Recyclate Initiative’s Sustainable Flexographic Printing Ink System
The German company Werner & Mertz has once again contributed a sustainable packaging and print advancement to the print community. With their partners Siegwerk, EPEA Switzerland and Mondi, their Recyclate Initiative has developed a flexographic printing ink system for flexile sheets.
The German company Werner & Mertz is known for its innovative approaches to sustainability and environmentally sound business methods, not only for their products themselves but also for its packaging. In cooperation with their Recyclate Initiative partners, they have now pioneered yet another step towards fully recyclable packaging: a flexographic printing ink system for flexile sheets. After winning the German Packaging Award and World Star Award for their completely recyclable stand-up pouch, the StripPouch, with which they created optimum conditions for their technical cycle, Werner & Mertz wanted to achieve the same for the biological recycling cycle.
Cradle To Cradle Certified
With their Recyclate Initiative, Werner & Mertz is working on new packaging techniques and materials developed in accordance with the Cradle-to-Cradle® principle, meaning it is designed from the start to go into a closed material cycle and to pose no risk to human health and the environment. Because of this, using sustainable and healthy raw materials for every part of their packaging is just as important as the packaging’s recyclability after its use. Therefore, sustainable printing inks are critical for a product’s overall recyclability.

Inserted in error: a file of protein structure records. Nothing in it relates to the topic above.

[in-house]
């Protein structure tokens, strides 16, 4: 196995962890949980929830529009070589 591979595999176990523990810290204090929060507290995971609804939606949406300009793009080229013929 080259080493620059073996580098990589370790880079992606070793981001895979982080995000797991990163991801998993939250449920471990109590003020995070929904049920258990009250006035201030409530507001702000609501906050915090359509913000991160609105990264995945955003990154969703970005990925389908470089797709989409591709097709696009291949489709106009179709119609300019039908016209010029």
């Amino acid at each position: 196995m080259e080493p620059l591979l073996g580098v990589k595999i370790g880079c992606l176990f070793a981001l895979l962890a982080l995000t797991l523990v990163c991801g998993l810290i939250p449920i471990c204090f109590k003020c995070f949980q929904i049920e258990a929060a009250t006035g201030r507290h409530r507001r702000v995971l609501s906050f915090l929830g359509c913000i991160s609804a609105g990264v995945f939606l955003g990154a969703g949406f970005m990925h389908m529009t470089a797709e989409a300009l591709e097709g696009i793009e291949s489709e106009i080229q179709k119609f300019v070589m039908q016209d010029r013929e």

To comply with this principle, the company focused on developing a printing ink able to hold up to their sustainable approach to their packaging materials. With their partners, the ink manufacturer Siegwerk Druckfarben AG & Co. KGaA, the EPEA Switzerland GmbH (Environmental Protection Encouragement Agency), and the global packaging and paper company Mondi, the German cleaning products maker has developed a recyclable printing ink system for flexography which has been awarded Material Health Certification (MHC) GOLD. The use of sustainable printing inks is a significant step in optimizing packaging according to the Cradle to Cradle Certified™ Product Standard.
Going with Recyclate Initiative’s Open Innovation approach, the certified ink series calles ‘NC 270’ is not patented and is encouraged to be used by other companies, according to Torsten Haar, Packaging Developer at Werner & Mertz.
A Sustainable Approach
Receiving the Material Health Certification, the safety of their new solvent-based printing ink NC 270 is now officially confirmed scientifically for biological cycles, once again attesting to Werner & Mertz’s success in giving the packaging industry a new, more sustainable option to work with. According to the MHC, gold certification is only awarded to products that “do not contain carcinogens, mutagens or reproductive toxicants with plausible exposure routes.” Albin Kälin, CEO of EPEA Switzerland, an accredited assessment body for Cradle-to-Cradle Certified™ and MHC Standard, is impressed by their results:
“The New Green Deal of the EU Commission calls for safe and reliable plastic packaging that is sustainable for coming generations and the environment. This project is the guide to that goal. It has been confirmed by an independent third-party with the only certification system for cycles.”